x Abu Dhabi, UAEFriday 21 July 2017

United front to keep crude in check

As regional unrest continues to push the price of crude up oil importers and exporters agree to work together to limit volatility.

April Yee

RIYADH // Oil importers and exporters have agreed to work together to limit price volatility even as regional unrest has propelled crude prices to a 30-month high.

Representatives from 87 nations yesterday signed a charter for the International Energy Forum (IEF), ushering in an era of increased co-operation between importers and exporters who have not always seen eye-to-eye in the past.

"What I think has been very absent in this market historically has been that sort of structure," said Charles Hendry, the UK energy minister. "So one's tended to have the producer countries separate from the consumer countries, and now it must be for the good of us globally that we are in the same room talking together about those issues."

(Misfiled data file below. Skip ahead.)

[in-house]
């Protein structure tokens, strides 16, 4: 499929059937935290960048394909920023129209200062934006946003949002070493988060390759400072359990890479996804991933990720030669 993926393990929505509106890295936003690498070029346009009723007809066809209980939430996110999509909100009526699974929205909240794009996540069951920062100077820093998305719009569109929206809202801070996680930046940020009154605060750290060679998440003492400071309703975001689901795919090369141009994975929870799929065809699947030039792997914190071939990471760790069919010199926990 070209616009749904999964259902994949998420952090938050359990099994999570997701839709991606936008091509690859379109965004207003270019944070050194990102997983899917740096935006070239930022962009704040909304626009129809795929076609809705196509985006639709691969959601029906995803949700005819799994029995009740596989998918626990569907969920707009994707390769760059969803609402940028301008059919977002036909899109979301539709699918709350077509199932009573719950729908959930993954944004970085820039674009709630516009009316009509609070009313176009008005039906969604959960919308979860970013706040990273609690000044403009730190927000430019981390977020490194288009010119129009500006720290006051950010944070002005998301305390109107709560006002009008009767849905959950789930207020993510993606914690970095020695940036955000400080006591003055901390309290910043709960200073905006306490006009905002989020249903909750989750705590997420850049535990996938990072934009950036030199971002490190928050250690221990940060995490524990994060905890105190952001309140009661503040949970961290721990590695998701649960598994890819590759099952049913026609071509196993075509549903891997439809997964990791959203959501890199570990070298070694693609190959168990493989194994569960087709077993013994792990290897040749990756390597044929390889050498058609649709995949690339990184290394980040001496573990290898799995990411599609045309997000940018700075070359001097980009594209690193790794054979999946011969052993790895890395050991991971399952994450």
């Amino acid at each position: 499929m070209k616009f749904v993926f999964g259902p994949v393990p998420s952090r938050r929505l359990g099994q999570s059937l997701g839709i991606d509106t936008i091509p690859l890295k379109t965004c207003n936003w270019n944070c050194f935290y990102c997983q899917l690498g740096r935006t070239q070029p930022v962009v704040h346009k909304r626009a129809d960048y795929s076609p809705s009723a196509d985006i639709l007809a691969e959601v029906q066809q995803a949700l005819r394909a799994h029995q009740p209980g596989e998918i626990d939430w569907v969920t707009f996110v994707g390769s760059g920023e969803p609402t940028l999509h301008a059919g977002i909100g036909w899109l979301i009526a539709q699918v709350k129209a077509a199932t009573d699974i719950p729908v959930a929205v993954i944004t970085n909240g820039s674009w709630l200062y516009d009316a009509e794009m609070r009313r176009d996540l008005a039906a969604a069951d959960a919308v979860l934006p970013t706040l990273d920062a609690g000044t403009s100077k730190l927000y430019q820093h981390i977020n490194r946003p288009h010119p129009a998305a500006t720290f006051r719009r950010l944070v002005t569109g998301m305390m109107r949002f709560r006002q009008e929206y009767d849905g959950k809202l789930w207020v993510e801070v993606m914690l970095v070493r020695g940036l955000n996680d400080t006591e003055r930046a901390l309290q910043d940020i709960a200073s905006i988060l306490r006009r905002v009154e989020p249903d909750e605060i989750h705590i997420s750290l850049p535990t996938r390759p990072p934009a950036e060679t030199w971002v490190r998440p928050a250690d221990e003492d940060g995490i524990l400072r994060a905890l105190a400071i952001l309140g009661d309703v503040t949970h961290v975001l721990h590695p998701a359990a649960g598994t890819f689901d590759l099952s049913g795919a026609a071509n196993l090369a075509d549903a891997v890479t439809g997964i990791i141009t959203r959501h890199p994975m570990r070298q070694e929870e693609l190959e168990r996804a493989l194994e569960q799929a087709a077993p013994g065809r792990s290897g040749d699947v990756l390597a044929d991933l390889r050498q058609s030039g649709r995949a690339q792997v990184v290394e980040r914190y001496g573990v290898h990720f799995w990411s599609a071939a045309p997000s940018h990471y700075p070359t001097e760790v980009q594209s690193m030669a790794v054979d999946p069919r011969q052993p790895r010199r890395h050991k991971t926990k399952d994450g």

The charter brings more influence to the IEF, a group founded in 1991 that has traditionally drawn its power from Opec and the International Energy Agency, which represents the interests of 28 oil-importing countries.

Even as Brent crude prices hovered above US$106, representatives from consumer countries in Riyadh yesterday held back from criticising Opec or calling on it to increase supply.

"Opec has been accepted way long ago, I think we went beyond that now," said Prince Abdulaziz bin Salman Al Saud, the assistant to the Saudi minister for petroleum. "They have passed these psychological barriers and they are beyond the notion of confrontation."

As prices have climbed amid Middle East unrest, oil ministers focused on the need to control price volatility.

"We consider the problem with prices - price volatility - as the key problem of the current markets, and we think that due to the forum we could find some solutions," said Yuri Sentyurin, the Russian deputy energy minister.

Part of the uncertainty about oil prices arises from a lack of agreement between energy importers and exporters about how much crude is on the market.

"The focus is really getting the data right," said Mohammed al Hamli, the UAE Minister of Energy. "Everybody says, Opec produces that data, IEA produces that data, but we want countries to be confident when they are actually involved."